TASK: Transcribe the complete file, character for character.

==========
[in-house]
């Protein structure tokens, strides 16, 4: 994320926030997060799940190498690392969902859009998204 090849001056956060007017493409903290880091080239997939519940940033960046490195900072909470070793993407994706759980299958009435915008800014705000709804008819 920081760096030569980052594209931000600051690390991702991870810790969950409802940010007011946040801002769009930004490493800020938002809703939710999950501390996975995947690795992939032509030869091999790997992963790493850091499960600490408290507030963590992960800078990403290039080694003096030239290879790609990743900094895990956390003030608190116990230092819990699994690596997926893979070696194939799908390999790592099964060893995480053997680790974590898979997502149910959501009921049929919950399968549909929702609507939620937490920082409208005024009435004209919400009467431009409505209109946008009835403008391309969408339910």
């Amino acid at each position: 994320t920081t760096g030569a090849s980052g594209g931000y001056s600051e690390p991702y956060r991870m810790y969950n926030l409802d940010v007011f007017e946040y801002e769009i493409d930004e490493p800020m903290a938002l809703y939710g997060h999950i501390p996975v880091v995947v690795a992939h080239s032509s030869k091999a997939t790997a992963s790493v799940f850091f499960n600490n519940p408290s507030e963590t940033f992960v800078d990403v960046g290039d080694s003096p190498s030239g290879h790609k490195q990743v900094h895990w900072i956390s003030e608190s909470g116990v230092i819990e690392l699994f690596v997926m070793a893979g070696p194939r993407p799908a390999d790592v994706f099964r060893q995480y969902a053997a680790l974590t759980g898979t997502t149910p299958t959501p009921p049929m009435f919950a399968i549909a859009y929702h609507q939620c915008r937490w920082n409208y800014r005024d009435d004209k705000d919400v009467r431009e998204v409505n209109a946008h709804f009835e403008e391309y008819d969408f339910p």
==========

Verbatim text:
[in-house]
């Protein structure tokens, strides 16, 4: 994320926030997060799940190498690392969902859009998204 090849001056956060007017493409903290880091080239997939519940940033960046490195900072909470070793993407994706759980299958009435915008800014705000709804008819 920081760096030569980052594209931000600051690390991702991870810790969950409802940010007011946040801002769009930004490493800020938002809703939710999950501390996975995947690795992939032509030869091999790997992963790493850091499960600490408290507030963590992960800078990403290039080694003096030239290879790609990743900094895990956390003030608190116990230092819990699994690596997926893979070696194939799908390999790592099964060893995480053997680790974590898979997502149910959501009921049929919950399968549909929702609507939620937490920082409208005024009435004209919400009467431009409505209109946008009835403008391309969408339910």
């Amino acid at each position: 994320t920081t760096g030569a090849s980052g594209g931000y001056s600051e690390p991702y956060r991870m810790y969950n926030l409802d940010v007011f007017e946040y801002e769009i493409d930004e490493p800020m903290a938002l809703y939710g997060h999950i501390p996975v880091v995947v690795a992939h080239s032509s030869k091999a997939t790997a992963s790493v799940f850091f499960n600490n519940p408290s507030e963590t940033f992960v800078d990403v960046g290039d080694s003096p190498s030239g290879h790609k490195q990743v900094h895990w900072i956390s003030e608190s909470g116990v230092i819990e690392l699994f690596v997926m070793a893979g070696p194939r993407p799908a390999d790592v994706f099964r060893q995480y969902a053997a680790l974590t759980g898979t997502t149910p299958t959501p009921p049929m009435f919950a399968i549909a859009y929702h609507q939620c915008r937490w920082n409208y800014r005024d009435d004209k705000d919400v009467r431009e998204v409505n209109a946008h709804f009835e403008e391309y008819d969408f339910p």